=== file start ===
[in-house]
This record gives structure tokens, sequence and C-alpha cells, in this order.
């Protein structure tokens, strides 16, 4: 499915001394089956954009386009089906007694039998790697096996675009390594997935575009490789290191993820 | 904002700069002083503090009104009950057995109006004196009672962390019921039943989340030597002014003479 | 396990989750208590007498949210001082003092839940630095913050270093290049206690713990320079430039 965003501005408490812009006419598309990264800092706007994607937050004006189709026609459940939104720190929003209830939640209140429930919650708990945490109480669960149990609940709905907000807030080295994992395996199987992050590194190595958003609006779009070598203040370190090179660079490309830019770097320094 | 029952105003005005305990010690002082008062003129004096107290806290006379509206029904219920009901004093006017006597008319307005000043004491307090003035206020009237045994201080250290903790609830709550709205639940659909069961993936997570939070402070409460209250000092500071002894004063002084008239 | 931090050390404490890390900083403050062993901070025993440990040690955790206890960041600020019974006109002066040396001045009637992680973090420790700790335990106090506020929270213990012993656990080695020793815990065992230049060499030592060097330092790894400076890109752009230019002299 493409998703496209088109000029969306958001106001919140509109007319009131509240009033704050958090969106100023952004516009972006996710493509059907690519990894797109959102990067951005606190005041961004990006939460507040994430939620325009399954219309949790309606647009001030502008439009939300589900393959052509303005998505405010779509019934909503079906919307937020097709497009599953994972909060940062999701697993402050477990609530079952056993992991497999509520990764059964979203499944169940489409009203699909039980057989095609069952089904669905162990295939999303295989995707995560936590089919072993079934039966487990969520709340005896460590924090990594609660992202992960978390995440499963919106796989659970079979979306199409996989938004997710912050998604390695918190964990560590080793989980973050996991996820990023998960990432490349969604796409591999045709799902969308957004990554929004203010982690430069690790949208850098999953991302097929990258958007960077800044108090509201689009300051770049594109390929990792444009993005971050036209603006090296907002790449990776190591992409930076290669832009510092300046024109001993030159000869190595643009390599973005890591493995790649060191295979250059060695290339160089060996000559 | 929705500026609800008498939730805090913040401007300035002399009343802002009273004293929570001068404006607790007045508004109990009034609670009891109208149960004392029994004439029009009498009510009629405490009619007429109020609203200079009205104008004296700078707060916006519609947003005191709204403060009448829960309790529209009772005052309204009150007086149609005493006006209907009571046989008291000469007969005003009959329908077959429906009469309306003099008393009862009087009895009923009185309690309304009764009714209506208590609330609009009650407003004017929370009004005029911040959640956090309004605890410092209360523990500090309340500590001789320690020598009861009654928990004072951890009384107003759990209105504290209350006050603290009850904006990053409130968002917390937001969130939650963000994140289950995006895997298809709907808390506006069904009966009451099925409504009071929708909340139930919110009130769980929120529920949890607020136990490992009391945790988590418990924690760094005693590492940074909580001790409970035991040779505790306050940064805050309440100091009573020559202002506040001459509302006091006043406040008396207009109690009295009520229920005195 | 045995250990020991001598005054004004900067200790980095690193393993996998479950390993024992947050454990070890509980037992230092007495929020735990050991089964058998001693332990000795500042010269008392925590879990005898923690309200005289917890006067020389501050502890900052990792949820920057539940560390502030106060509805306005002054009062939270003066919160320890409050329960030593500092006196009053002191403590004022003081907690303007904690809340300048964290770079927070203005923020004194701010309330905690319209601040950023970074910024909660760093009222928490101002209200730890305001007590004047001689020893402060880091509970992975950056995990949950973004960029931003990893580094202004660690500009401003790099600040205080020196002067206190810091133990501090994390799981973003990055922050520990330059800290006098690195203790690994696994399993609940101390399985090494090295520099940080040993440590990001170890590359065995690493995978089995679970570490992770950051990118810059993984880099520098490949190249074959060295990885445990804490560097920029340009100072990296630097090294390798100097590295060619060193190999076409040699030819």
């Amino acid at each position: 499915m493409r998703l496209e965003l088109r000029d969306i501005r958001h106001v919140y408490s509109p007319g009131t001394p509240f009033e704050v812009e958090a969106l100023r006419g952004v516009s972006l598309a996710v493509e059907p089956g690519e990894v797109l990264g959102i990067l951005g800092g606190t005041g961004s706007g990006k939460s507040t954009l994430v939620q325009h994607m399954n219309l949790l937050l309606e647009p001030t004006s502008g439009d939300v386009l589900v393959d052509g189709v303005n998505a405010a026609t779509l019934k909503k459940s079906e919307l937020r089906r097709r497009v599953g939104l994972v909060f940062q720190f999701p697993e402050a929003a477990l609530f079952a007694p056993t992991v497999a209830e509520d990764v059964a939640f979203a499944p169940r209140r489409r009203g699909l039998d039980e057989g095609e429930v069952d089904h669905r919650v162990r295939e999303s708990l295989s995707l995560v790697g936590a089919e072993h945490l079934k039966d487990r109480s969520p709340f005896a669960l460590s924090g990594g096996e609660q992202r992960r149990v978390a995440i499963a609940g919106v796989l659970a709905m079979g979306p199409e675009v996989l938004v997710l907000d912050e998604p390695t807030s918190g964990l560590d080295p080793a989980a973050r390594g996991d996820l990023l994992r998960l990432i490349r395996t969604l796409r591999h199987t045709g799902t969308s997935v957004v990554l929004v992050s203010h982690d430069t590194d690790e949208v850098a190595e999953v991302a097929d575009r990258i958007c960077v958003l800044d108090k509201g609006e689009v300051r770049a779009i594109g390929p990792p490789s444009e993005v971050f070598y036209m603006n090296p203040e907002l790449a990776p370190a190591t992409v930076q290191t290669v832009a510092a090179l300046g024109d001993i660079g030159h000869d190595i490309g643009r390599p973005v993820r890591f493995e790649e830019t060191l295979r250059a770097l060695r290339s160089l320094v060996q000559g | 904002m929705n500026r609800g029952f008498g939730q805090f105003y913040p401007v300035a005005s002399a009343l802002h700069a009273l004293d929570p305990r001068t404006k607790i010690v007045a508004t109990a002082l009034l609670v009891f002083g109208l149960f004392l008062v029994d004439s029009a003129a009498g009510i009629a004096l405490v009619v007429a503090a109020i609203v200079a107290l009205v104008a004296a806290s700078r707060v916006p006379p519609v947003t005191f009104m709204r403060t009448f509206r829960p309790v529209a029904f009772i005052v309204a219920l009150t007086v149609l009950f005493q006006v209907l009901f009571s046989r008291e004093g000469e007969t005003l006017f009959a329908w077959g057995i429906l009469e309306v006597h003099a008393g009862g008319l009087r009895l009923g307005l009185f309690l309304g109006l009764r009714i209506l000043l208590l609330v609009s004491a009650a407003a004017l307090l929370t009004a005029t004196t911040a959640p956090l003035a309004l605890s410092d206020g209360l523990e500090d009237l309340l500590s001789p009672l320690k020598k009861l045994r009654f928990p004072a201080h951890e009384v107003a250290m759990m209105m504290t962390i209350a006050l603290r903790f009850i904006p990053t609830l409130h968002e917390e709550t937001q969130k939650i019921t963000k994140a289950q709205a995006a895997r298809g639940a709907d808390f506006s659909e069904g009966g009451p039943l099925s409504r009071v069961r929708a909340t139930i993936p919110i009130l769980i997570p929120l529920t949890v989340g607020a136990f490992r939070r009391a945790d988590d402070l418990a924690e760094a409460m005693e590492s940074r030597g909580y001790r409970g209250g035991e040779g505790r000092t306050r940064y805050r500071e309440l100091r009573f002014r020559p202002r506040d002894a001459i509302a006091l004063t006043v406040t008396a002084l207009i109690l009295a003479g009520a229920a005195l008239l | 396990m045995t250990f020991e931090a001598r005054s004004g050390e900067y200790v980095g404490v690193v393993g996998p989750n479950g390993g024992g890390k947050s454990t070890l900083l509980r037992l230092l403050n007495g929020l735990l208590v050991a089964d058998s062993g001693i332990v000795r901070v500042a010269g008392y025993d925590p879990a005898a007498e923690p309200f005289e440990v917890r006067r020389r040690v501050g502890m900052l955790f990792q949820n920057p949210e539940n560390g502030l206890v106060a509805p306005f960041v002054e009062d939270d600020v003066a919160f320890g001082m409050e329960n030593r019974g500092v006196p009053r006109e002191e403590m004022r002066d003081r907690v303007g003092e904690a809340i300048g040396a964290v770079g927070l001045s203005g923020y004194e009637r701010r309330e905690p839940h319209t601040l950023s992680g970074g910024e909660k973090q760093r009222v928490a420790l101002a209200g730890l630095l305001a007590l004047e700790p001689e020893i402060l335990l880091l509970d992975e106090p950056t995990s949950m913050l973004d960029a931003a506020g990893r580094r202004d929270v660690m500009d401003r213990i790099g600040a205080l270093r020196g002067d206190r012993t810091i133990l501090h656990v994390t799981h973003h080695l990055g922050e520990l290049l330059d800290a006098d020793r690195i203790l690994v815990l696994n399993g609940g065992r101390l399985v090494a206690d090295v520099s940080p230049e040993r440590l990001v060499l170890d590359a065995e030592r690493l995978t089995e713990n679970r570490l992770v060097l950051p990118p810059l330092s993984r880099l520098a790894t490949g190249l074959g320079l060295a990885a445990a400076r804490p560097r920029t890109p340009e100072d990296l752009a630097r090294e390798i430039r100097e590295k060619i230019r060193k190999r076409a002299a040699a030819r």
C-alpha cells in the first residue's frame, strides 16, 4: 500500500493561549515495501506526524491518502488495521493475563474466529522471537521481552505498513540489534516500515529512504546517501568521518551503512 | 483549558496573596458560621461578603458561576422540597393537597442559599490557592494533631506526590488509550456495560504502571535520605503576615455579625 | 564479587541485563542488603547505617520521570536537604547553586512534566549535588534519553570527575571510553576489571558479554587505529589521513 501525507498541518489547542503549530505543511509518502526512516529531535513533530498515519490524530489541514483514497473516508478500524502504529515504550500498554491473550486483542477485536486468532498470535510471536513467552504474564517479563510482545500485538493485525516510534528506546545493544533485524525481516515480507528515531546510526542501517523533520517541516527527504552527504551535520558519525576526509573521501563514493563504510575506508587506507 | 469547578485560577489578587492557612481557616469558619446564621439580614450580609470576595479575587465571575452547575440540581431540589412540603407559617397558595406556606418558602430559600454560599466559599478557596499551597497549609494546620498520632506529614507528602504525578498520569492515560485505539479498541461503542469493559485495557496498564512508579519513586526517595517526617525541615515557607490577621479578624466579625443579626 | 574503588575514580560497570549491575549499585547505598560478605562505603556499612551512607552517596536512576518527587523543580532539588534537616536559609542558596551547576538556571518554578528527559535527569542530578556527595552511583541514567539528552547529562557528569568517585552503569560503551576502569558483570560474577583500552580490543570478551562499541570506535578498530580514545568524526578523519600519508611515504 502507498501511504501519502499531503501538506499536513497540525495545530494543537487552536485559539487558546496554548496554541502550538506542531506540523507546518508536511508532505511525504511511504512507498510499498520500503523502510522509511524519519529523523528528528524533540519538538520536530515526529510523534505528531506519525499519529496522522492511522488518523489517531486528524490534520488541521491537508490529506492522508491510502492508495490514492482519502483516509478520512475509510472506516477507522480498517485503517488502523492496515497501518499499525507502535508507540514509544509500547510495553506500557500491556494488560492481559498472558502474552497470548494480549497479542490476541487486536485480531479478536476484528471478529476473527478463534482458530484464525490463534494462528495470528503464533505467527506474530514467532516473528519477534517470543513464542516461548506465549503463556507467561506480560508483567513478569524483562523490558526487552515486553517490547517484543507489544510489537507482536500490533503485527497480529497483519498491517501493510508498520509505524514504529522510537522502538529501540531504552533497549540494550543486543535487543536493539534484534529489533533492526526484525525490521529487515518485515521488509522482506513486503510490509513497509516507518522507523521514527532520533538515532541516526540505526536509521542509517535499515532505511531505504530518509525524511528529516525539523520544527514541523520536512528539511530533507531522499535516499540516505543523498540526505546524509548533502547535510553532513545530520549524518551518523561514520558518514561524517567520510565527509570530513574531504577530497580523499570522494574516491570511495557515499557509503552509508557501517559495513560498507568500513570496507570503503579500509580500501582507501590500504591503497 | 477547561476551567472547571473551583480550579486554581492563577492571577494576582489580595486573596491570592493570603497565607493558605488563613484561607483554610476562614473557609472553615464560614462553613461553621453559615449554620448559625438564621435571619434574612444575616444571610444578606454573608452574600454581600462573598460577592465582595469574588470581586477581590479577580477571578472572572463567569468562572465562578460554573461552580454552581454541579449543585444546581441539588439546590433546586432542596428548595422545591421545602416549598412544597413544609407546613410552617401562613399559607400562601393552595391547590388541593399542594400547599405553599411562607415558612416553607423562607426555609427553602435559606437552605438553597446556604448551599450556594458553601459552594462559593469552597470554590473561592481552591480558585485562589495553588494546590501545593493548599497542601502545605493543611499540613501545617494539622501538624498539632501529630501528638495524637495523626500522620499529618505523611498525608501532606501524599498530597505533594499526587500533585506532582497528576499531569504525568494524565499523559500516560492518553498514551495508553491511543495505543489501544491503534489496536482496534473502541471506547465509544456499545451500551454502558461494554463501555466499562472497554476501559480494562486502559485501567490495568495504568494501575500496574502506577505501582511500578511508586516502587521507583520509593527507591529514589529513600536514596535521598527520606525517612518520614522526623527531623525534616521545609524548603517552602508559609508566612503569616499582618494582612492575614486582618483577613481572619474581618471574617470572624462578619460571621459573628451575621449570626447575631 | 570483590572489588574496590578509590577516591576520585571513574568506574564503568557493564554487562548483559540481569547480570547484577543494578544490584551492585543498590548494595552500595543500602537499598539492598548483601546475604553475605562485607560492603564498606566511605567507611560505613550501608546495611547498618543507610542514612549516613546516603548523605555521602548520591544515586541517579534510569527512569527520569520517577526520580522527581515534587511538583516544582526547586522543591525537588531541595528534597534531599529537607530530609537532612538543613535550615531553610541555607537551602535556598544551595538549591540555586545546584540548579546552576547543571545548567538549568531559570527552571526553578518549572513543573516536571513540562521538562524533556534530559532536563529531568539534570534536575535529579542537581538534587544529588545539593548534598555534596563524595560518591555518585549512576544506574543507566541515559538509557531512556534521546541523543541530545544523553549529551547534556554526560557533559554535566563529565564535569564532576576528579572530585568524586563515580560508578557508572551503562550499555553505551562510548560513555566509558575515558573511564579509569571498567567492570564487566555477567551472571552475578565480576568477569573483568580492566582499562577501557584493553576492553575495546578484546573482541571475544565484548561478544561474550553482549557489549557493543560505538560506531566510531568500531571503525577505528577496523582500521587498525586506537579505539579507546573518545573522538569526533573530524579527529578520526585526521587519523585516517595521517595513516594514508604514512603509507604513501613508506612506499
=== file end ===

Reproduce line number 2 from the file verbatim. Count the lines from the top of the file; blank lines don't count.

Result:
This record gives structure tokens, sequence and C-alpha cells, in this order.